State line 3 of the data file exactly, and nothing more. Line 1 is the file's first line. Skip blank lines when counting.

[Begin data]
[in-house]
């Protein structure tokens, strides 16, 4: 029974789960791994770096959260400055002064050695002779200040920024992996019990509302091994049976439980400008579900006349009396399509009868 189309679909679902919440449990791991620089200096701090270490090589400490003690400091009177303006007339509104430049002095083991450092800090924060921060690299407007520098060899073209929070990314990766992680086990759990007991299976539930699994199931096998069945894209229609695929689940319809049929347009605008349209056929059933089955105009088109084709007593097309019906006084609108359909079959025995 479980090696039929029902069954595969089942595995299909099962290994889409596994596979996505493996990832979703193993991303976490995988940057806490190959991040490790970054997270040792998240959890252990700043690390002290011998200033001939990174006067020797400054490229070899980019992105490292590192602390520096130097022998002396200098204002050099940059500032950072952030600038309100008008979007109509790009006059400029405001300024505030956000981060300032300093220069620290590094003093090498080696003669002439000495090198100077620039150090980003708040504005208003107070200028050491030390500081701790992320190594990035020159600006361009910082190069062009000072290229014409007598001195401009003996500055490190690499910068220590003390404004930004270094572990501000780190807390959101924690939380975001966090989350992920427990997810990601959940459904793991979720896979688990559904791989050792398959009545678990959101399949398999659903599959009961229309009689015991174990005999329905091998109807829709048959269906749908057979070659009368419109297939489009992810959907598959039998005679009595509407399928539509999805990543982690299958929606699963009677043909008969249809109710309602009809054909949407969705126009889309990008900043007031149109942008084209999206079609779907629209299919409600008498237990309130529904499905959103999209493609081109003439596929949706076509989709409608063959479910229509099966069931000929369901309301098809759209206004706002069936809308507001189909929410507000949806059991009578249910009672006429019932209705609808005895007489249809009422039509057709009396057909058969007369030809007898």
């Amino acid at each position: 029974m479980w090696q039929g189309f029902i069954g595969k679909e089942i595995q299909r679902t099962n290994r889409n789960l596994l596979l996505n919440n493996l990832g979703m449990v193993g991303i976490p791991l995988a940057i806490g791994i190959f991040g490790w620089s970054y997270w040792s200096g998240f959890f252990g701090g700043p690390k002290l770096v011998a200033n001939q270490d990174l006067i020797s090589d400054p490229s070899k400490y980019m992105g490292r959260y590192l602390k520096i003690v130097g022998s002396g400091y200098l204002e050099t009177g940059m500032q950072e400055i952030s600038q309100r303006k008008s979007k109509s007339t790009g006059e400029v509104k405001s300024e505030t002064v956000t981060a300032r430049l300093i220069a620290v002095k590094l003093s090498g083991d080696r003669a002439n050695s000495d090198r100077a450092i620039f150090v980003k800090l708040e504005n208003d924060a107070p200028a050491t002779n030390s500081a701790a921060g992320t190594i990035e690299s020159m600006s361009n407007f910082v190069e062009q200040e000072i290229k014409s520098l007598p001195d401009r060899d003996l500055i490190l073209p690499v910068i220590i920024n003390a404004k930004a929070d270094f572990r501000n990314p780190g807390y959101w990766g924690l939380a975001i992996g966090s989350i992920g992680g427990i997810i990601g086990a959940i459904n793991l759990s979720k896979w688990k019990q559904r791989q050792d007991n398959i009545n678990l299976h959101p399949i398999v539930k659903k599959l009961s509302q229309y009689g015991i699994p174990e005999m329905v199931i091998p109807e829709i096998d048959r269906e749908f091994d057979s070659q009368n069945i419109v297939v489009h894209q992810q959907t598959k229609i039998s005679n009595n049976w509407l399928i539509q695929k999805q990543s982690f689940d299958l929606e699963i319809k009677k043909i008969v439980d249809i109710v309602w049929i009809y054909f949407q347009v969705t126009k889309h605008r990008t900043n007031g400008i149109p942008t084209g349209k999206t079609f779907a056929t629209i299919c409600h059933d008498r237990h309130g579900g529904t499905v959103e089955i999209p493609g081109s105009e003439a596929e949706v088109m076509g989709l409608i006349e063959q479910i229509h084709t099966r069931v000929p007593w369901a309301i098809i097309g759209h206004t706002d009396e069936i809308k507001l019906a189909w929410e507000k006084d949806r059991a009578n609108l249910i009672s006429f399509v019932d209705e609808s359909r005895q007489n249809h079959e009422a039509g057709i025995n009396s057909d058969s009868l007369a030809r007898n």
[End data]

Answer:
């Amino acid at each position: 029974m479980w090696q039929g189309f029902i069954g595969k679909e089942i595995q299909r679902t099962n290994r889409n789960l596994l596979l996505n919440n493996l990832g979703m449990v193993g991303i976490p791991l995988a940057i806490g791994i190959f991040g490790w620089s970054y997270w040792s200096g998240f959890f252990g701090g700043p690390k002290l770096v011998a200033n001939q270490d990174l006067i020797s090589d400054p490229s070899k400490y980019m992105g490292r959260y590192l602390k520096i003690v130097g022998s002396g400091y200098l204002e050099t009177g940059m500032q950072e400055i952030s600038q309100r303006k008008s979007k109509s007339t790009g006059e400029v509104k405001s300024e505030t002064v956000t981060a300032r430049l300093i220069a620290v002095k590094l003093s090498g083991d080696r003669a002439n050695s000495d090198r100077a450092i620039f150090v980003k800090l708040e504005n208003d924060a107070p200028a050491t002779n030390s500081a701790a921060g992320t190594i990035e690299s020159m600006s361009n407007f910082v190069e062009q200040e000072i290229k014409s520098l007598p001195d401009r060899d003996l500055i490190l073209p690499v910068i220590i920024n003390a404004k930004a929070d270094f572990r501000n990314p780190g807390y959101w990766g924690l939380a975001i992996g966090s989350i992920g992680g427990i997810i990601g086990a959940i459904n793991l759990s979720k896979w688990k019990q559904r791989q050792d007991n398959i009545n678990l299976h959101p399949i398999v539930k659903k599959l009961s509302q229309y009689g015991i699994p174990e005999m329905v199931i091998p109807e829709i096998d048959r269906e749908f091994d057979s070659q009368n069945i419109v297939v489009h894209q992810q959907t598959k229609i039998s005679n009595n049976w509407l399928i539509q695929k999805q990543s982690f689940d299958l929606e699963i319809k009677k043909i008969v439980d249809i109710v309602w049929i009809y054909f949407q347009v969705t126009k889309h605008r990008t900043n007031g400008i149109p942008t084209g349209k999206t079609f779907a056929t629209i299919c409600h059933d008498r237990h309130g579900g529904t499905v959103e089955i999209p493609g081109s105009e003439a596929e949706v088109m076509g989709l409608i006349e063959q479910i229509h084709t099966r069931v000929p007593w369901a309301i098809i097309g759209h206004t706002d009396e069936i809308k507001l019906a189909w929410e507000k006084d949806r059991a009578n609108l249910i009672s006429f399509v019932d209705e609808s359909r005895q007489n249809h079959e009422a039509g057709i025995n009396s057909d058969s009868l007369a030809r007898n």